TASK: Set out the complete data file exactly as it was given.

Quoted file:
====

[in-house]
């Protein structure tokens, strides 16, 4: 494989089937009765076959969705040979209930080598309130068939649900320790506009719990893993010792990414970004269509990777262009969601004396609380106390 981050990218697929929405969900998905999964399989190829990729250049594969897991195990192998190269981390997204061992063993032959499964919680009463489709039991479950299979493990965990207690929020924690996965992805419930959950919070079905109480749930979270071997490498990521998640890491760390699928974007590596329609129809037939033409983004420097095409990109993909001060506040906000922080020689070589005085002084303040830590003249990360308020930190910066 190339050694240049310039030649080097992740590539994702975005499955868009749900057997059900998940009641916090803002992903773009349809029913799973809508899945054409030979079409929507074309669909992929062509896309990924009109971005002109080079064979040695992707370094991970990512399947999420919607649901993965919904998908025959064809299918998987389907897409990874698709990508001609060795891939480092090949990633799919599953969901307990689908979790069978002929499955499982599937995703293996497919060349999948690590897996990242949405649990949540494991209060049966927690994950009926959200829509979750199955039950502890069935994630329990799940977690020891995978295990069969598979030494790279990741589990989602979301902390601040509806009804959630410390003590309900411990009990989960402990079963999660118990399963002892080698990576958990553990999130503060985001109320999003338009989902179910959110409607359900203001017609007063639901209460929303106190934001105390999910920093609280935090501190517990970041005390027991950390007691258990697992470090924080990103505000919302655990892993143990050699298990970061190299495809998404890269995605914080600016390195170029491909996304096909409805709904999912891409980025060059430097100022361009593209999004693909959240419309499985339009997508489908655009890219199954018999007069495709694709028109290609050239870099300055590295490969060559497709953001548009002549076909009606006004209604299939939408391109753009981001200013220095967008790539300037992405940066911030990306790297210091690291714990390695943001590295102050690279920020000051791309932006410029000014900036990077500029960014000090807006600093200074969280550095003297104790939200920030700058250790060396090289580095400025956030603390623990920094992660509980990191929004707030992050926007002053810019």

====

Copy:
[in-house]
């Protein structure tokens, strides 16, 4: 494989089937009765076959969705040979209930080598309130068939649900320790506009719990893993010792990414970004269509990777262009969601004396609380106390 981050990218697929929405969900998905999964399989190829990729250049594969897991195990192998190269981390997204061992063993032959499964919680009463489709039991479950299979493990965990207690929020924690996965992805419930959950919070079905109480749930979270071997490498990521998640890491760390699928974007590596329609129809037939033409983004420097095409990109993909001060506040906000922080020689070589005085002084303040830590003249990360308020930190910066 190339050694240049310039030649080097992740590539994702975005499955868009749900057997059900998940009641916090803002992903773009349809029913799973809508899945054409030979079409929507074309669909992929062509896309990924009109971005002109080079064979040695992707370094991970990512399947999420919607649901993965919904998908025959064809299918998987389907897409990874698709990508001609060795891939480092090949990633799919599953969901307990689908979790069978002929499955499982599937995703293996497919060349999948690590897996990242949405649990949540494991209060049966927690994950009926959200829509979750199955039950502890069935994630329990799940977690020891995978295990069969598979030494790279990741589990989602979301902390601040509806009804959630410390003590309900411990009990989960402990079963999660118990399963002892080698990576958990553990999130503060985001109320999003338009989902179910959110409607359900203001017609007063639901209460929303106190934001105390999910920093609280935090501190517990970041005390027991950390007691258990697992470090924080990103505000919302655990892993143990050699298990970061190299495809998404890269995605914080600016390195170029491909996304096909409805709904999912891409980025060059430097100022361009593209999004693909959240419309499985339009997508489908655009890219199954018999007069495709694709028109290609050239870099300055590295490969060559497709953001548009002549076909009606006004209604299939939408391109753009981001200013220095967008790539300037992405940066911030990306790297210091690291714990390695943001590295102050690279920020000051791309932006410029000014900036990077500029960014000090807006600093200074969280550095003297104790939200920030700058250790060396090289580095400025956030603390623990920094992660509980990191929004707030992050926007002053810019």